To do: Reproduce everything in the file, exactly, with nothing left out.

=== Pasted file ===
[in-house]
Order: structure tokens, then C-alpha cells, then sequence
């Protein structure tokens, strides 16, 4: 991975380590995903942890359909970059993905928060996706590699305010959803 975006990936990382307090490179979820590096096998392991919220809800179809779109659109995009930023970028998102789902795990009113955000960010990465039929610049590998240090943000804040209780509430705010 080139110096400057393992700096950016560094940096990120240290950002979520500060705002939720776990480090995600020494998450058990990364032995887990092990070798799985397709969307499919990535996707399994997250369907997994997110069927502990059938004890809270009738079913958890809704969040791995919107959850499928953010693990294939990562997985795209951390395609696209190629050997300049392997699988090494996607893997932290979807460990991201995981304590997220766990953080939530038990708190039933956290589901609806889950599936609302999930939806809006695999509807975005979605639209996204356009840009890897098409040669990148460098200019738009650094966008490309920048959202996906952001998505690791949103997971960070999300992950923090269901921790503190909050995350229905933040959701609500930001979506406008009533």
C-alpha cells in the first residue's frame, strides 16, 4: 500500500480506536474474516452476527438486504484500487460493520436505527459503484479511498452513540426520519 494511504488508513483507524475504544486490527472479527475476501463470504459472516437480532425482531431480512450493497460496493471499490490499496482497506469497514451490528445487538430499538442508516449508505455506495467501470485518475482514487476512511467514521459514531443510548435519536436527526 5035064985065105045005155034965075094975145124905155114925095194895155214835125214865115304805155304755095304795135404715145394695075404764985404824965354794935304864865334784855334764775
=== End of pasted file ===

[in-house]
Order: structure tokens, then C-alpha cells, then sequence
């Protein structure tokens, strides 16, 4: 991975380590995903942890359909970059993905928060996706590699305010959803 975006990936990382307090490179979820590096096998392991919220809800179809779109659109995009930023970028998102789902795990009113955000960010990465039929610049590998240090943000804040209780509430705010 080139110096400057393992700096950016560094940096990120240290950002979520500060705002939720776990480090995600020494998450058990990364032995887990092990070798799985397709969307499919990535996707399994997250369907997994997110069927502990059938004890809270009738079913958890809704969040791995919107959850499928953010693990294939990562997985795209951390395609696209190629050997300049392997699988090494996607893997932290979807460990991201995981304590997220766990953080939530038990708190039933956290589901609806889950599936609302999930939806809006695999509807975005979605639209996204356009840009890897098409040669990148460098200019738009650094966008490309920048959202996906952001998505690791949103997971960070999300992950923090269901921790503190909050995350229905933040959701609500930001979506406008009533």
C-alpha cells in the first residue's frame, strides 16, 4: 500500500480506536474474516452476527438486504484500487460493520436505527459503484479511498452513540426520519 494511504488508513483507524475504544486490527472479527475476501463470504459472516437480532425482531431480512450493497460496493471499490490499496482497506469497514451490528445487538430499538442508516449508505455506495467501470485518475482514487476512511467514521459514531443510548435519536436527526 5035064985065105045005155034965075094975145124905155114925095194895155214835125214865115304805155304755095304795135404715145394695075404764985404824965354794935304864865334784855334764775